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Dashboards and Scorecards
Explaining their essential differences

by Wayne EckersonMonday, August 13, 2007

By Hugh J. Watson

I attended the Executive Summit at the TDWI conference in Las Vegas last winter, an event for senior BI and data warehousing managers and their business sponsors. One of the sessions explored “what’s hot” in BI, and the participants voted on what was most important to them. Not surprisingly, dashboards and scorecards topped the list. This outcome is consistent with the results of other recent surveys.

Despite the attention given to scorecards and dashboards, it is my experience that the similarities and differences between these two approaches to business performance management (BPM) are little understood. I’ll give you my take on the topic in this article. I’ll begin with their precursors, and then I’ll discuss the technology currently available for implementing BPM based on the products I saw in the exhibit hall.

The Emergence of Dashboards and Scorecards

Even though dashboards and scorecards may seem relatively new, they are actually evolutionary developments. In the late 1970s, Jack Rockart (1979) introduced and popularized the critical success factors (CSFs) concept, which identifies and monitors what companies, business units, departments, and individuals must do well in order to be successful. Once identified and tracked, CSFs help organizations communicate about, and focus on, those factors: market share, number of new product introductions, the per-unit cost of production—whatever factors are most important.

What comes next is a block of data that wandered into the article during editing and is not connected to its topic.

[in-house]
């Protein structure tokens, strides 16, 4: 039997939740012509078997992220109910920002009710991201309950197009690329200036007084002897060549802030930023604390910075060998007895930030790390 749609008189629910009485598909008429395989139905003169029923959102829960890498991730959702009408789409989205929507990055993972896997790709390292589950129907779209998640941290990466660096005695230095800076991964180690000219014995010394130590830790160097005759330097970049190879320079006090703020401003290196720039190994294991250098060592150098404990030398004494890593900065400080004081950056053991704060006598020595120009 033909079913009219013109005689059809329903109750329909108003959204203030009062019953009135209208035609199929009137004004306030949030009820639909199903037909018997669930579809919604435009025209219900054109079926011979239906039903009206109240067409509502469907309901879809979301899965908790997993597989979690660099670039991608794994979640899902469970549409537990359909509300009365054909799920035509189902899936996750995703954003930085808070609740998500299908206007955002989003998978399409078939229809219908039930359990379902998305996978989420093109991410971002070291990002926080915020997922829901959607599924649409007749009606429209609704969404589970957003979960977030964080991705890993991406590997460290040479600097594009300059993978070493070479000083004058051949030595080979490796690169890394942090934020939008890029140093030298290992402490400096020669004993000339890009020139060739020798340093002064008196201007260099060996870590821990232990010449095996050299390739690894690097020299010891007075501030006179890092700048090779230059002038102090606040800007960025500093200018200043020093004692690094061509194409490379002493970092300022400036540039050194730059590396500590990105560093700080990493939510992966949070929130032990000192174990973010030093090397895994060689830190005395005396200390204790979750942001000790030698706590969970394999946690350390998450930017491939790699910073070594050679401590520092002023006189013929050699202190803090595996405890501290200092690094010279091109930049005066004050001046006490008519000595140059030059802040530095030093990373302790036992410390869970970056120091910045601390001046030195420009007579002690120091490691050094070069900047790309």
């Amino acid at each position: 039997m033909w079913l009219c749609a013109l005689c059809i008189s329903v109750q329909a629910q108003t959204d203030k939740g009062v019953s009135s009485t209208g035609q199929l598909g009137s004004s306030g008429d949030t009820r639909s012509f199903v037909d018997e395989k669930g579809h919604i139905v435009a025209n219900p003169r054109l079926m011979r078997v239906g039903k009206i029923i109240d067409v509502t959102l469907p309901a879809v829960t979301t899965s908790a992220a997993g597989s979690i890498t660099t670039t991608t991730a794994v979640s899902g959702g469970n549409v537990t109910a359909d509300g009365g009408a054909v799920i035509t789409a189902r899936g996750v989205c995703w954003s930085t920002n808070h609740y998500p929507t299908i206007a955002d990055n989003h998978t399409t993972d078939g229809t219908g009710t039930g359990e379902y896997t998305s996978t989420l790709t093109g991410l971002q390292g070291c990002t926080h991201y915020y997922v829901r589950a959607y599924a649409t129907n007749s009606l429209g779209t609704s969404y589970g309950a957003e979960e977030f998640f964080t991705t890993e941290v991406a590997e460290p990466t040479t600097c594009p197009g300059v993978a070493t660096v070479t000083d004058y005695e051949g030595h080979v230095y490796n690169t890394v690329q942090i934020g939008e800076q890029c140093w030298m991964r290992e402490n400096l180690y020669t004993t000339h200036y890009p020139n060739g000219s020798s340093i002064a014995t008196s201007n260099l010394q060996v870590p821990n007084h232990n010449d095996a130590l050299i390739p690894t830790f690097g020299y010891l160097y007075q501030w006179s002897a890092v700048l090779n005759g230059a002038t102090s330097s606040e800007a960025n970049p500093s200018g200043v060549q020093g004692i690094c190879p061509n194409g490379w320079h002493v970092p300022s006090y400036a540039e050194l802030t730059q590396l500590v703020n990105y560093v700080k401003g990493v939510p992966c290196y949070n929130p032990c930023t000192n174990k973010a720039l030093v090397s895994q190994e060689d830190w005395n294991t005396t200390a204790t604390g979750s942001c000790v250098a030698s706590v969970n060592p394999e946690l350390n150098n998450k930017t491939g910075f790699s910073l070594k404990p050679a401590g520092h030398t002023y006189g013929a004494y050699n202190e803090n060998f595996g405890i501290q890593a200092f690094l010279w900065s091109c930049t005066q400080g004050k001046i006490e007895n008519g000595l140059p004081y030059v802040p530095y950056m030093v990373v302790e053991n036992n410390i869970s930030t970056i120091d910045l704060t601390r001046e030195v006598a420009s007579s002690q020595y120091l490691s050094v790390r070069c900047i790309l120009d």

As executive information systems (EISs) became popular in the 1980s, CSFs and key performance indicators (KPIs) were important components. Experts recommended that companies identify and monitor CSFs at the industry, company, work unit, and individual level. (Watson, Houdeshel, and Rainer, 1997)

In many ways, today’s dashboards and scorecards are the EIS's of yesterday because of their focus on key performance metrics. Consider two examples.

Reading Rehabilitation Hospital

This hospital serves patients recovering from serious injury, illness, and surgery. In the 1980s, the hospital had an initiative to improve the quality of patient care. After considerable study, 90 metrics related to patient care were identified. Among them was the percentage of patient charts with incorrect entries by the doctors, nurses, or rehabilitation therapists. For each group, a chart showed how the hospital was doing over time and against goals.

The most interesting part of the story is that in addition to putting the charts in a computer-based system, the hospital posted the results dashboard in the cafeteria for everyone to see. The impact was dramatic. Within a week, the doctors (who initially had the worst record) improved significantly and were no longer at the bottom of the list. Over time, there was a spiral effect as each group improved its performance. This example illustrates the adage, “That which gets watched gets done.”

This article excerpt appears courtesy of TDWI and originally appeared in TDWI’s Business Intelligence Journal, a Member only publication. To learn more about Membership and how to access additional articles please visit www.tdwi.org.

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